This course explores the theoretical side of blockchain technology as well as the practical elements. You'll learn what the blockchain is and the difference between private and public blockchains. We'll also cover smart contracts, and Web 3.0.
This lecture is going to be one detailed insight into use cases of Blockchain technology for you. So, without any further ado let's dive in to learn about its many uses. Now, Blockchain has been hailed as the fundamental technology under the hood of cryptocurrencies like Bitcoin. And though it's not the only one, it is certainly getting a lot of attention from pretty much every industry as they're all looking to integrate it into their systems. Blockchain has been such a strong buzzword lately, that it feels like any startup can easily get heaps of funding from VCs or Crowdfunding, just by stating that they're doing a Blockchain for something. The vast majority of major companies, banks, and even governments are researching Blockchain and figuring out how to implement it to help secure their infrastructures. In this lecture, we'll try and cover why that is, and what Blockchain is good for, what is not good for, and where Bitcoin itself fits into this picture. To really figure out what it can and cannot do, let's start by restating what we've already covered. Blockchains are databases that trade-off efficiency for security, and are inherently tamper evident. This means a pair in the network that's observing a Blockchain database can notice when any change has been made to it. When implemented with what's called proof of work baked in, it can also be hardened and therefore become practically tamper-proof. Arguably, since blockchains are inherently inefficient, keeping copies of the database with every participant of the network, it's only reasonable use cases are datasets that really require a high level of security. Naturally, the first companies to really get excited over Blockchain were banks and financial institutions. They are the most sensitive to intruders tampering with their databases. When just a few numbers being changed around could cost them millions of dollars, the need for a more secure way to hold your database becomes pretty obvious. For example, R3 is a distributed database technology company. It needs a consortium of more than 70 of the world's biggest financial institutions or developing Blockchain-based products that are going to be used in banks all across the world. Beyond that, people are working on a Blockchain version of pretty much every other major technology surface imaginable. We're talking Blockchain competitors to Facebook, eBay, Internet Of Things, stock markets, shipment tracking, cloud services, gambling sites, domain registrars and networks and even Tinder. Anywhere where people have sensitive data or transactions that they want to back up and secure, Blockchain is being researched. And that's without even getting to many different Blockchain based networks that compete and complement Bitcoin as a monetary system. Pretty much every tech-based company you can think of has some kind of Blockchain-based competitor in the works. Will they all work? Not a chance. Some of these industries arguably have more to gain from using the Blockchain than others, as the inherent tradeoffs involved with using a Blockchain will complement some use cases and will be a burden to others. We'll quickly go through a couple of examples to try and analyze what Blockchain can do for them and what it can't. One of the first industries to come on board the Bitcoin revolution, is the gambling industry, because it suffers from a lot of restrictions in many jurisdictions around the world. On top of that, there is also a major issue with the integrity of the software that runs a gambling site. How can you know they're getting the odds you should be getting and the house isn't cheating to get more money out of you? And then there's a bunch of security related issues that every business dealing with the transmission of monetary value needs to handle. Blockchain tech addresses each one of these issues. It's highly compatible with pay to pay technology that has broken down borders for years, like Torrent software does, and just like Bitcoin does. An open-source code and client-side software or Blockchain, it allows independent people to go through it and make sure the odds they are promised are actually the odds they're getting. Furthermore, having a system that's highly secure for value transmission allows for a reduction in costs operating a gambling operation. As the most common games in casinos are not time-sensitive, the relative inefficiency of Blockchain networks shouldn't be much of an issue. Sure, you wouldn't want to run an online football game on a Blockchain, because any delays are a big deal, but a few seconds on a roulette wheel might be worth all of the benefits. All of these can contribute to lowering rates and being a highly competitive actor within the gambling industry. However, having the software of such a casino as an open-source does bring up a lot of difficulty monetizing it, just like any other open-source software. Imagine you trying to hard code even a minuscule portion. For example, 0.1% rate to go to developers of the site. With open-source software, an identical version that does not pay out these dividends is likely to pop up within days of launching. Let's also have a look at the very first fork of Bitcoin which is almost an identical duplication of it with some slight modification, it's called Namecoin. Namecoin's main use is as the database that manages the top-level domains that ends with Dot-Bit. Unlike traditional DNS registrars which require you to rely on companies and corporations to get from the domain to the IP address you're trying to reach, Namecoin stores that information in a Blockchain database which allows you to trust no one and be certain that everyone has the correct database. This is a classic use case for Blockchains. It doesn't have to be efficient. The amount of data it's keeping is not that big so it can easily be duplicated over many computers all around the world. One Namecoin serves its purpose and serves its DNS as well. For a long part of its existence, it's felt to gain real monetary value, which in turn caused the low hashrate because it didn't draw a lot of miners and some services that originally used the Namecoin Blockchain have moved to the Bitcoin Blockchain because they're worried it wasn't secure enough. Which illustrates another problem with Blockchains. They require a lot of computing power dedicated to their proof of work to actually be secure and tamper-proof. But these real-world examples may only scratch the surface of what Blockchain can do for our society. Think of all the various situations in which information needs to be either securely stored and mutable, or validated in its authenticity. For example, you may have read in the news about the WannaCry attack that affected 300,000 computers worldwide and crippled organizations everywhere from FedEx to the National Health Service in the United Kingdom. Ironically, the only way that Blockchain was used in this scenario was to demand a Bitcoin ransom for unlocking the affected computers. But what if that information had instead been distorted, not on individual computers or servers, but rather in the form of a Blockchain? Affected computers such as those at the hospital reception desks could simply be wiped clean and restore the latest Blockchain from unaffected machines without having to worry about old or outdated backups. Furthermore, they wouldn't have to worry about whether or not the attackers were able to access the data on the machines, because it would be encrypted using private keys. Well, how about all of the debate about voter fraud in the United States? What if every single vote was somehow recorded in a publicly available ledger and verified by encrypted private keys? If governments around the world were able to harness Blockchain technology successfully to identify voters, the resulting voting system would not only be more convenient, but also significantly more secure and transparent. Obviously, not all of these applications are going to be a success, and some of them are going to involve in ways that we can't predict. But one thing is for sure, Blockchain technology is going to play an increasing role in our security in our digital world. I look forward to seeing you in the next lecture where we'll be going over smart contracts.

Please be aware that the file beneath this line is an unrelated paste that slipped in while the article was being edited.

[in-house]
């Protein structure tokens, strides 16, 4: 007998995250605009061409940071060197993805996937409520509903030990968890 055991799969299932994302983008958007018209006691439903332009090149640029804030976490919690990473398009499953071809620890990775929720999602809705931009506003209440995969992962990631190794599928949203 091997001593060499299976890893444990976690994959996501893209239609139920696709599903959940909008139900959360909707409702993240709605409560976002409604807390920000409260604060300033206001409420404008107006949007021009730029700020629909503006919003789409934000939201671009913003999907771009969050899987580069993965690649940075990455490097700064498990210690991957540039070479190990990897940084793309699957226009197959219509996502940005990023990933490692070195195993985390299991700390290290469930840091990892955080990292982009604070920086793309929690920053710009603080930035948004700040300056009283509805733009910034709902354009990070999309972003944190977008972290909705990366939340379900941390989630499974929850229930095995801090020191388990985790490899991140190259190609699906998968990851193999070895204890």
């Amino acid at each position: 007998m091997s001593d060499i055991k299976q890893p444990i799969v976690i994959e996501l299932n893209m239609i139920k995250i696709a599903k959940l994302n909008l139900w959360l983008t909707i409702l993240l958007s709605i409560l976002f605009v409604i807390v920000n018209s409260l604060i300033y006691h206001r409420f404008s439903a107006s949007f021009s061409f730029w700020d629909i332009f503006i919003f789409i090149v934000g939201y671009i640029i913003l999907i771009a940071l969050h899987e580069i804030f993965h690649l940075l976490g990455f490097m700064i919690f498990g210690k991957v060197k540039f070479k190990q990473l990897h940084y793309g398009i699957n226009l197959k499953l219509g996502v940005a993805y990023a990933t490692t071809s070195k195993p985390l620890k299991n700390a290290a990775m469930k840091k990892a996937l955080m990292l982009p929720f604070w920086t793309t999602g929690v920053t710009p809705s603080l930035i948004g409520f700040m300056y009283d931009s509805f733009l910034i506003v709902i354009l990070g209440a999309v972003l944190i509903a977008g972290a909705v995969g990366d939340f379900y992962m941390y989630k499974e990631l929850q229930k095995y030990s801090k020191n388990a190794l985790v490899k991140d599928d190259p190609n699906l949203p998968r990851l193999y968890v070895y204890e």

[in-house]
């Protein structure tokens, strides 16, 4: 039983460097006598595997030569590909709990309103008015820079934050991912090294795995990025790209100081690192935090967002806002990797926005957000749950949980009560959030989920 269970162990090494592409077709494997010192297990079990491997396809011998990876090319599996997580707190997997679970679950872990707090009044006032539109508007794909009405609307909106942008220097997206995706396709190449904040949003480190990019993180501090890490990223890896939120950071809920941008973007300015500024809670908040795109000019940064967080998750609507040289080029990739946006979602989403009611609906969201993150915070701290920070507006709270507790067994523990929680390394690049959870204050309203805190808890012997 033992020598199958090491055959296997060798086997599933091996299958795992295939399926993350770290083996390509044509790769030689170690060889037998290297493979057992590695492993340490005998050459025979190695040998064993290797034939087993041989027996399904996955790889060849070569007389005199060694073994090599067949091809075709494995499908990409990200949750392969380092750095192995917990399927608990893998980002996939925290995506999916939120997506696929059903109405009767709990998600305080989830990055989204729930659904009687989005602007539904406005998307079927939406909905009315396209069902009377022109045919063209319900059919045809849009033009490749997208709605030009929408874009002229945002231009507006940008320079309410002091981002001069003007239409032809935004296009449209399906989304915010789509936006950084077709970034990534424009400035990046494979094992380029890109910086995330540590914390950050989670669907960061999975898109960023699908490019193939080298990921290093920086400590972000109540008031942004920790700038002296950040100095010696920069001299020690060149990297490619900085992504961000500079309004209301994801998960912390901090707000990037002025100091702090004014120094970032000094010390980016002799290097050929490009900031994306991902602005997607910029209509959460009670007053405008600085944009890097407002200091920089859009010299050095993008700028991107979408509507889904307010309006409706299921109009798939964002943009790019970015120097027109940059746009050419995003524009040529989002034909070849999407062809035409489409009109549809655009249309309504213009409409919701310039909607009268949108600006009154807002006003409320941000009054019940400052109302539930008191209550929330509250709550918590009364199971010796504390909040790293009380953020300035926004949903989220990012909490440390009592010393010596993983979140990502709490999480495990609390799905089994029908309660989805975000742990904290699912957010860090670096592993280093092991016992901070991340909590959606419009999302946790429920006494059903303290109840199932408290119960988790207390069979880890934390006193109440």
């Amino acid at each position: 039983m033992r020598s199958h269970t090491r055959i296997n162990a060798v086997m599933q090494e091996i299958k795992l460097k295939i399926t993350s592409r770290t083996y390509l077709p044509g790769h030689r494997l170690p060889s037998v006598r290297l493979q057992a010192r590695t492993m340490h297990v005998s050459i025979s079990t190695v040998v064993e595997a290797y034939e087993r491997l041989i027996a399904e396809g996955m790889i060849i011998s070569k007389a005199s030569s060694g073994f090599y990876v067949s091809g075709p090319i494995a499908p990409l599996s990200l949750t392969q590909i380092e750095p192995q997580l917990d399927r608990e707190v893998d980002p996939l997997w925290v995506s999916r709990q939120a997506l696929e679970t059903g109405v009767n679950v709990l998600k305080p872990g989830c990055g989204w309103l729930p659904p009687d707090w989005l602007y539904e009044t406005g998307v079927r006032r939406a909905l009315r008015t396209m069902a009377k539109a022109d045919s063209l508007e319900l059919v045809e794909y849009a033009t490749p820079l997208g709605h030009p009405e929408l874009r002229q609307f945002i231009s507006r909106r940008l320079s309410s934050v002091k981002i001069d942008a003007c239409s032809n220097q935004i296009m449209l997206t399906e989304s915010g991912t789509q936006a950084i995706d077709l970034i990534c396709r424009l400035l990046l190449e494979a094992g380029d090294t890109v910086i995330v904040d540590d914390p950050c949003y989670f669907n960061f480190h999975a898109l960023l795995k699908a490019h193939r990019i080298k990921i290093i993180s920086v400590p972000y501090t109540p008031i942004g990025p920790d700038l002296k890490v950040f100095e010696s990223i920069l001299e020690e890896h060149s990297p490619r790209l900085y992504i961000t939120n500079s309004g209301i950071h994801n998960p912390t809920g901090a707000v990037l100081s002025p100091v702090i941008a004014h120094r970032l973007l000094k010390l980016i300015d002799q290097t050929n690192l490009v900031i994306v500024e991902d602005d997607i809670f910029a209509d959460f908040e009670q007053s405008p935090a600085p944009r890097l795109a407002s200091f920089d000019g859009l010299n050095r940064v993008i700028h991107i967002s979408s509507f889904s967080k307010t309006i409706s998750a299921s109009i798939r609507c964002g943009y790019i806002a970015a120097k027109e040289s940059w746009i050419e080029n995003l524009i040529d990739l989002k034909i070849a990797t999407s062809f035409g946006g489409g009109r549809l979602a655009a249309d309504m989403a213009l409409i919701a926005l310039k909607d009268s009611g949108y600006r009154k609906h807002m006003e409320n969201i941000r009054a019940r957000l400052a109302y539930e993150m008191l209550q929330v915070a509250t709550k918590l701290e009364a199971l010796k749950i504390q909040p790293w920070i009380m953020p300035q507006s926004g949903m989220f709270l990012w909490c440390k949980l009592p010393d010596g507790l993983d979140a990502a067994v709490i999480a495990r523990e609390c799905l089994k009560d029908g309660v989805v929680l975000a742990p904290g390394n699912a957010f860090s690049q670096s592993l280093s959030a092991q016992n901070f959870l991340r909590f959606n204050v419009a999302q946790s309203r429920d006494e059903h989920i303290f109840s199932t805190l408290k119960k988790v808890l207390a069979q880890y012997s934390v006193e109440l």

Ravinder is an expert instructor in the field of cryptocurrencies and blockchain, having helped thousands of people learn about the subject. He's also the founder of B21 Block, an online cryptocurrency and blockchain school.